A lawsuit challenging a Wal-Mart store on the grounds that it would create downtown urban decay was rejected by the Third District Court of Appeal. The court did rule, however, that the Central Valley city of Anderson needed to require additional money to pay for the project’s fair-share for improvements to a freeway interchange.

The ruling stands in contrast to a recent decision by the Fifth District Court of Appeal over construction of two Wal-Mart supercenters in Bakersfield. In Bakersfield Citizens for Local Control v. City of Bakersfield, 124 Cal.App.4th 1184 (2004), the court ruled that the city needed to address the potential for projects to cause urban decay, consider the combined impacts of two shopping centers, and correlate the projects’ air quality impacts to effects on human respiratory health (see CP&DR Legal Digest, January 2005).

In the City of Anderson in Shasta County, FHK Companies had proposed building a 184,000-square-foot Wal-Mart supercenter, which would operate 24 hours a day and combine a typical Wal-Mart store with a full supermarket. The development, located close to Interstate 5, was proposed to include several other buildings and a gas station. The developer eventually severed the gas station from the plans.

In contrast to Bakersfield Citizens, the Court of Appeal in the Anderson case determined that the city had studied potential urban decay. The city found that the supercenter would compete on a regional basis with stores in Red Bluff and Redding, and with outlying shopping centers in Anderson, rather than only with downtown’s businesses.

The city’s own study did find that two downtown pharmacies would be impacted by the Wal-Mart, but other downtown businesses “may actually benefit from increased local retail traffic,” Acting Presiding Justice Rod Davis wrote for the court. “As a small, growing town with a population of 9,500, city noted that its potential for urban decay is less than that of a typical declining ‘rust-belt’ city.”

In its ruling, the court noted that the city’s report on urban decay, “along with the studies from other communities and the public comment, present substantial evidence that the project could add to the blight in the city’s central business district. But a good argument can be made that city also presented substantial evidence that the project will not do so.”

Steven Herum, the attorney for Anderson First Coalition, the group that brought the suit, said, “I think the appellate court took too deferential of a method of reviewing the City Council’s actions.”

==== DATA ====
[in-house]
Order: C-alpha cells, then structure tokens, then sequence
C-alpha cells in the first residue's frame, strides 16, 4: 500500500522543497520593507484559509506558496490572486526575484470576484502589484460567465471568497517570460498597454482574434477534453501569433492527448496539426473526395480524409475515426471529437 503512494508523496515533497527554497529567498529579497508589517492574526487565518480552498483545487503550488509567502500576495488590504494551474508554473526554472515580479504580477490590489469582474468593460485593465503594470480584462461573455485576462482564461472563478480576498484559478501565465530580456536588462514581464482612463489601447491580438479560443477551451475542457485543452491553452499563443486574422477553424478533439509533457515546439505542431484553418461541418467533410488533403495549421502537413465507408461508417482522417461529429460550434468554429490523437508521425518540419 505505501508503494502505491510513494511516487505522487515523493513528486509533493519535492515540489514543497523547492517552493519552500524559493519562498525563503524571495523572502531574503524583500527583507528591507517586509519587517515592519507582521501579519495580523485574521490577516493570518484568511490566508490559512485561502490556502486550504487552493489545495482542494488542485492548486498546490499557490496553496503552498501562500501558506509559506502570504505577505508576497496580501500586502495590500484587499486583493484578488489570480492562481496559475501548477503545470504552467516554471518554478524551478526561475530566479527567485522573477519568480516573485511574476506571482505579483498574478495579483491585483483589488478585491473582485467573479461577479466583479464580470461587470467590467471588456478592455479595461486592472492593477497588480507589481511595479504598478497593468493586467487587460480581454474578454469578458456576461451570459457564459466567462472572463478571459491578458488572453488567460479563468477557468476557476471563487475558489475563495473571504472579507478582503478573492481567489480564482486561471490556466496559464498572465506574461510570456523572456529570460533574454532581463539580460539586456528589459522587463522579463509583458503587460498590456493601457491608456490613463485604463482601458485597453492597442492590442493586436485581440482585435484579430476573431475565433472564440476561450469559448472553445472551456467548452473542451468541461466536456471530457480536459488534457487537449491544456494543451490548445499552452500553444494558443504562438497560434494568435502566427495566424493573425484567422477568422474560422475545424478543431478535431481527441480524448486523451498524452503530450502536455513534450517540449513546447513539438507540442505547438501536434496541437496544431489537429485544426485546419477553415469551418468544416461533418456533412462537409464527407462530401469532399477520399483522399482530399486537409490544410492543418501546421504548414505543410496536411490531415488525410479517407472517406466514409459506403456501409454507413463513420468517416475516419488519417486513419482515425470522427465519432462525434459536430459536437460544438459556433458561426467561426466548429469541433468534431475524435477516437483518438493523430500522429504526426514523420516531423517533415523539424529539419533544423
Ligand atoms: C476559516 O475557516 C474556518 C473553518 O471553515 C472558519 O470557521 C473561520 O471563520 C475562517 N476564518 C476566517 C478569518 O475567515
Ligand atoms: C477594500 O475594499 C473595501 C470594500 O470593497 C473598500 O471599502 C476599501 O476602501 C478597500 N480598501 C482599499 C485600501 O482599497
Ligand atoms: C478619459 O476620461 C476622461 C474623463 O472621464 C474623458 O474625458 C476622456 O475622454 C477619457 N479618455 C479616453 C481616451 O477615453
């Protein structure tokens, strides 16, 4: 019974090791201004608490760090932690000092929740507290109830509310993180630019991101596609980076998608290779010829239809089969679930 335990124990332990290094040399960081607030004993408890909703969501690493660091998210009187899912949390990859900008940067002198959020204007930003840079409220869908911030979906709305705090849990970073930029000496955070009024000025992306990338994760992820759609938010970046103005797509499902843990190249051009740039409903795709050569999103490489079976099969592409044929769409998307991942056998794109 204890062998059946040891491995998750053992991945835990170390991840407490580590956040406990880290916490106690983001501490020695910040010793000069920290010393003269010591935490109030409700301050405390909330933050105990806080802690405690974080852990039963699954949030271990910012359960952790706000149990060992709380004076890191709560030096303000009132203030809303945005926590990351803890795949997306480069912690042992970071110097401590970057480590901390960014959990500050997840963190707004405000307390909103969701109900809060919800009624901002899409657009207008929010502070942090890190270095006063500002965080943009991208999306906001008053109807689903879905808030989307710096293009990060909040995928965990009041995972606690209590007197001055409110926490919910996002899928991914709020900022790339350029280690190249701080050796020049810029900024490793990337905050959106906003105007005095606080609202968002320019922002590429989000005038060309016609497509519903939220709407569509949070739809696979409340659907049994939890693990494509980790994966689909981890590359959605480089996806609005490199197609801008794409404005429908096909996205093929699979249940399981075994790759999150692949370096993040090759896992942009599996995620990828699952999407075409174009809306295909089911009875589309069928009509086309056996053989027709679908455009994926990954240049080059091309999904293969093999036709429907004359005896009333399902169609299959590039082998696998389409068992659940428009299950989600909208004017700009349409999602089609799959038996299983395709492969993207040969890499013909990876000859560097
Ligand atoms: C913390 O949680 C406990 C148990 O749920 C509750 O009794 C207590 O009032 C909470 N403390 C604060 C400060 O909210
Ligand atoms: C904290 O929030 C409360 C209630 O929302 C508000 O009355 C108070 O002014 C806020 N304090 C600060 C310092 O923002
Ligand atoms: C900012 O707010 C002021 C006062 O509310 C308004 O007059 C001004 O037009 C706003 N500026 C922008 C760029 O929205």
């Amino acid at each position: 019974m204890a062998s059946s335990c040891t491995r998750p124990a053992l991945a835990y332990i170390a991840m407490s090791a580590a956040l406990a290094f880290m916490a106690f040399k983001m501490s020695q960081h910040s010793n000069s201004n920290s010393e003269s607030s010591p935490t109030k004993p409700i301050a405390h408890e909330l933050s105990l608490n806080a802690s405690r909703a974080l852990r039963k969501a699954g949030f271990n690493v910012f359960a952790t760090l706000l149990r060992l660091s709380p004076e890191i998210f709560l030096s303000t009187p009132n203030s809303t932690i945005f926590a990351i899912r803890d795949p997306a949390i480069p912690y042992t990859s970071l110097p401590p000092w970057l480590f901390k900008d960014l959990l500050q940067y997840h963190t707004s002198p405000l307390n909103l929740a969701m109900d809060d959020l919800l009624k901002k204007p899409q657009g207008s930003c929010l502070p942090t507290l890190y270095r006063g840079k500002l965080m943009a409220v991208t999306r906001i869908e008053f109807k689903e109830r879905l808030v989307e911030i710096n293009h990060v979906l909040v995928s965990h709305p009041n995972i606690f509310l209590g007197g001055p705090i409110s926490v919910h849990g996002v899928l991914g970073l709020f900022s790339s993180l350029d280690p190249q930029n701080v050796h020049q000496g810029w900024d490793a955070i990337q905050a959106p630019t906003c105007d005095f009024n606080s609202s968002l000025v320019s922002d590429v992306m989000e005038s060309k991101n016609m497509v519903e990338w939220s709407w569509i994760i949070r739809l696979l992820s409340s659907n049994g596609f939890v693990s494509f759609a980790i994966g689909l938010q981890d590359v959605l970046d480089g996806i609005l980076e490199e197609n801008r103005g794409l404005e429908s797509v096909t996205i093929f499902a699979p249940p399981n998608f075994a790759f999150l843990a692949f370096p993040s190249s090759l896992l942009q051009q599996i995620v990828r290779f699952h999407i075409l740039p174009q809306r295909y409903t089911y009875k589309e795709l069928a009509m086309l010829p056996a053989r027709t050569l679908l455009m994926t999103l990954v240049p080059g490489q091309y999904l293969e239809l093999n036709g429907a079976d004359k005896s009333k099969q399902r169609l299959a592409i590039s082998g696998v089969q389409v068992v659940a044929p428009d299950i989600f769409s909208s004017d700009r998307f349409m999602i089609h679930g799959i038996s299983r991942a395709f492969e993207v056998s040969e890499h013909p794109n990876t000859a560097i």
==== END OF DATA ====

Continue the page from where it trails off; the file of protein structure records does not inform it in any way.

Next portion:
Art Friedman, an attorney for Wal-Mart, agreed that the case was about the court being deferential in such circumstances.

“Where the city considers and analyzes an indirect economic impact of a development project’s potential to cause urban blight, the courts are going to be deferential as long as the city’s conclusion is supported by substantial evidence,” Friedman said.

The unanimous three-judge panel did rule in favor of the Anderson First Coalition on a traffic matter involving improvements to an interchange at Deschutes Road on Interstate 5 near the project.

According to CEQA Guidelines 15130 subdivision (a)(3), a single project’s contribution to a cumulative impact is deemed less than significant if the project is required to implement or fund its “fair share” of a mitigation measure designed to alleviate the cumulative impact. To be sufficient under CEQA, the court said that the Wal-Mart development’s fair share mitigation fee must be $657,930, instead of the $611,214 fee specified in the mitigation measure.

“[W]e have had to consider the coalition’s claim that the I-5 interchange improvements and the project’s fair-share mitigation fee toward those improvements were too speculative to be considered adequate mitigation measures,” Justice Davis wrote

The court rejected several other claims by the Anderson First Coalition, which had argued that the EIR for the project had two significant defects, described in the ruling as “the elusive and inadequate descriptions regarding the project’s total size, and the inadequate traffic and air quality analyses for the entire project.”

But the court said the gas station portion had been dropped from the project and should it be proposed again, “[I]t will have to be environmentally reviewed as to its own impacts and together with the project as to its cumulative impacts.”

The case:
Anderson First Coalition v. City of Anderson, No. C047605, 05 C.D.O.S. 5899, 2005 DJDAR 8085. Filed June 30, 2005.
The Lawyers:
For Anderson First: Steven Herum, Herum, Crabtree and Brown, (209) 472-7700.
For the city: Michael C. Fitzpatrick, (530) 245-4391.
For Wal-Mart: Arthur Friedman, Steefel, Levitt & Weiss (415) 403-3205